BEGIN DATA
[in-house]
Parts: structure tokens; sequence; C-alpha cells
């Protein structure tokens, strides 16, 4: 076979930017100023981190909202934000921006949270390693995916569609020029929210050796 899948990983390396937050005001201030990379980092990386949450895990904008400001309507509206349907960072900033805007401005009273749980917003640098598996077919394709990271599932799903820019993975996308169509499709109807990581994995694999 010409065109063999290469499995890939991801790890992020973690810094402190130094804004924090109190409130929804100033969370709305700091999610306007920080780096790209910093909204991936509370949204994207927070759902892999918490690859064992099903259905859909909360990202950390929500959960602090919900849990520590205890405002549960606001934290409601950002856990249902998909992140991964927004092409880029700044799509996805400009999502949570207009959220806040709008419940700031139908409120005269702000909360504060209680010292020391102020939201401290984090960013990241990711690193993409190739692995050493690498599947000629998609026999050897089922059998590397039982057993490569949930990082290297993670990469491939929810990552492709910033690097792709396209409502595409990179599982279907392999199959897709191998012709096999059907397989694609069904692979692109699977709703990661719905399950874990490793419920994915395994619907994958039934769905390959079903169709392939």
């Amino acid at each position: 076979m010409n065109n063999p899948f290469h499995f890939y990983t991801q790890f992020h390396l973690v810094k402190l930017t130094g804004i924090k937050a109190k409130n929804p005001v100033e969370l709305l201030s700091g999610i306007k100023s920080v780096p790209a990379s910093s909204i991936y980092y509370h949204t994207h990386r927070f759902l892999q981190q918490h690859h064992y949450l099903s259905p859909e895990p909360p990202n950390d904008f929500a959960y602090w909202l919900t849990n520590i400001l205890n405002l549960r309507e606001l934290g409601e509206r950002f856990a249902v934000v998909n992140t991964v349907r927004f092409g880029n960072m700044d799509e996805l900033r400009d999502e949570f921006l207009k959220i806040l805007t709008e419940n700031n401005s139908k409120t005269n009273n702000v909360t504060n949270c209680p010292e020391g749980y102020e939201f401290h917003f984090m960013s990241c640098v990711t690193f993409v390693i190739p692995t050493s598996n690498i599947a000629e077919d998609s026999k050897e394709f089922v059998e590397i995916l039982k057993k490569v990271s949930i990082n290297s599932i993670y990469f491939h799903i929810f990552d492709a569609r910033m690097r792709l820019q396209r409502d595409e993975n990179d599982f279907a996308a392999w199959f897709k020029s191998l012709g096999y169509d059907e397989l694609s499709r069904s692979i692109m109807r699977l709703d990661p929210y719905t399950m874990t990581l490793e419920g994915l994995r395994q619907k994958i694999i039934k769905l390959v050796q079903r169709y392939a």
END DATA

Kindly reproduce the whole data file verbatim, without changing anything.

[in-house]
Parts: structure tokens; sequence; C-alpha cells
């Protein structure tokens, strides 16, 4: 076979930017100023981190909202934000921006949270390693995916569609020029929210050796 899948990983390396937050005001201030990379980092990386949450895990904008400001309507509206349907960072900033805007401005009273749980917003640098598996077919394709990271599932799903820019993975996308169509499709109807990581994995694999 010409065109063999290469499995890939991801790890992020973690810094402190130094804004924090109190409130929804100033969370709305700091999610306007920080780096790209910093909204991936509370949204994207927070759902892999918490690859064992099903259905859909909360990202950390929500959960602090919900849990520590205890405002549960606001934290409601950002856990249902998909992140991964927004092409880029700044799509996805400009999502949570207009959220806040709008419940700031139908409120005269702000909360504060209680010292020391102020939201401290984090960013990241990711690193993409190739692995050493690498599947000629998609026999050897089922059998590397039982057993490569949930990082290297993670990469491939929810990552492709910033690097792709396209409502595409990179599982279907392999199959897709191998012709096999059907397989694609069904692979692109699977709703990661719905399950874990490793419920994915395994619907994958039934769905390959079903169709392939």
């Amino acid at each position: 076979m010409n065109n063999p899948f290469h499995f890939y990983t991801q790890f992020h390396l973690v810094k402190l930017t130094g804004i924090k937050a109190k409130n929804p005001v100033e969370l709305l201030s700091g999610i306007k100023s920080v780096p790209a990379s910093s909204i991936y980092y509370h949204t994207h990386r927070f759902l892999q981190q918490h690859h064992y949450l099903s259905p859909e895990p909360p990202n950390d904008f929500a959960y602090w909202l919900t849990n520590i400001l205890n405002l549960r309507e606001l934290g409601e509206r950002f856990a249902v934000v998909n992140t991964v349907r927004f092409g880029n960072m700044d799509e996805l900033r400009d999502e949570f921006l207009k959220i806040l805007t709008e419940n700031n401005s139908k409120t005269n009273n702000v909360t504060n949270c209680p010292e020391g749980y102020e939201f401290h917003f984090m960013s990241c640098v990711t690193f993409v390693i190739p692995t050493s598996n690498i599947a000629e077919d998609s026999k050897e394709f089922v059998e590397i995916l039982k057993k490569v990271s949930i990082n290297s599932i993670y990469f491939h799903i929810f990552d492709a569609r910033m690097r792709l820019q396209r409502d595409e993975n990179d599982f279907a996308a392999w199959f897709k020029s191998l012709g096999y169509d059907e397989l694609s499709r069904s692979i692109m109807r699977l709703d990661p929210y719905t399950m874990t990581l490793e419920g994915l994995r395994q619907k994958i694999i039934k769905l390959v050796q079903r169709y392939a």